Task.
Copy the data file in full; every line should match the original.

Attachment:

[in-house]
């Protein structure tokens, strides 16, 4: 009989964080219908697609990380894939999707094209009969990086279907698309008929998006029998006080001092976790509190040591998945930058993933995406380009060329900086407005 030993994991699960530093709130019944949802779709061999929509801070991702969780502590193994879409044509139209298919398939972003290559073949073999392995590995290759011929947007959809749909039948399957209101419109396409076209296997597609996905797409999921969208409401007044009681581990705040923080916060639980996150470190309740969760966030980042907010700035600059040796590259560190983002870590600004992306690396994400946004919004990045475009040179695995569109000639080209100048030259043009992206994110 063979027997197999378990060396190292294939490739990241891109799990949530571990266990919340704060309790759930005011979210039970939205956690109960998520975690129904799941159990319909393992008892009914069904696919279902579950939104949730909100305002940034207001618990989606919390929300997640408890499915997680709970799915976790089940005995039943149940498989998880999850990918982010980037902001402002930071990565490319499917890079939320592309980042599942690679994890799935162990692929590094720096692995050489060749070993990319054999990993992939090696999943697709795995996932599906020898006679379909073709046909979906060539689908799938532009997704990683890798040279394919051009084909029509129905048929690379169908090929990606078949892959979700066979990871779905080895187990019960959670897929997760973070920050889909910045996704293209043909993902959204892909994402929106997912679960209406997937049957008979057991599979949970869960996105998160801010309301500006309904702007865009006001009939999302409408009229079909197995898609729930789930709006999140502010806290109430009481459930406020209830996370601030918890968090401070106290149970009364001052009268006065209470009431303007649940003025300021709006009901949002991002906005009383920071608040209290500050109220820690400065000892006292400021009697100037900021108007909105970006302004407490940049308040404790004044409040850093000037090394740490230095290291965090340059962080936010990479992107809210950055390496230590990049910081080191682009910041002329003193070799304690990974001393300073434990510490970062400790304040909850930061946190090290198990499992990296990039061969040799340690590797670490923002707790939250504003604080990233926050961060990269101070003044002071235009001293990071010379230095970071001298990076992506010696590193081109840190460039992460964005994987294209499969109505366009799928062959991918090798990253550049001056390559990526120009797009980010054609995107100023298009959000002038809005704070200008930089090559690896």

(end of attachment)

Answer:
[in-house]
């Protein structure tokens, strides 16, 4: 009989964080219908697609990380894939999707094209009969990086279907698309008929998006029998006080001092976790509190040591998945930058993933995406380009060329900086407005 030993994991699960530093709130019944949802779709061999929509801070991702969780502590193994879409044509139209298919398939972003290559073949073999392995590995290759011929947007959809749909039948399957209101419109396409076209296997597609996905797409999921969208409401007044009681581990705040923080916060639980996150470190309740969760966030980042907010700035600059040796590259560190983002870590600004992306690396994400946004919004990045475009040179695995569109000639080209100048030259043009992206994110 063979027997197999378990060396190292294939490739990241891109799990949530571990266990919340704060309790759930005011979210039970939205956690109960998520975690129904799941159990319909393992008892009914069904696919279902579950939104949730909100305002940034207001618990989606919390929300997640408890499915997680709970799915976790089940005995039943149940498989998880999850990918982010980037902001402002930071990565490319499917890079939320592309980042599942690679994890799935162990692929590094720096692995050489060749070993990319054999990993992939090696999943697709795995996932599906020898006679379909073709046909979906060539689908799938532009997704990683890798040279394919051009084909029509129905048929690379169908090929990606078949892959979700066979990871779905080895187990019960959670897929997760973070920050889909910045996704293209043909993902959204892909994402929106997912679960209406997937049957008979057991599979949970869960996105998160801010309301500006309904702007865009006001009939999302409408009229079909197995898609729930789930709006999140502010806290109430009481459930406020209830996370601030918890968090401070106290149970009364001052009268006065209470009431303007649940003025300021709006009901949002991002906005009383920071608040209290500050109220820690400065000892006292400021009697100037900021108007909105970006302004407490940049308040404790004044409040850093000037090394740490230095290291965090340059962080936010990479992107809210950055390496230590990049910081080191682009910041002329003193070799304690990974001393300073434990510490970062400790304040909850930061946190090290198990499992990296990039061969040799340690590797670490923002707790939250504003604080990233926050961060990269101070003044002071235009001293990071010379230095970071001298990076992506010696590193081109840190460039992460964005994987294209499969109505366009799928062959991918090798990253550049001056390559990526120009797009980010054609995107100023298009959000002038809005704070200008930089090559690896």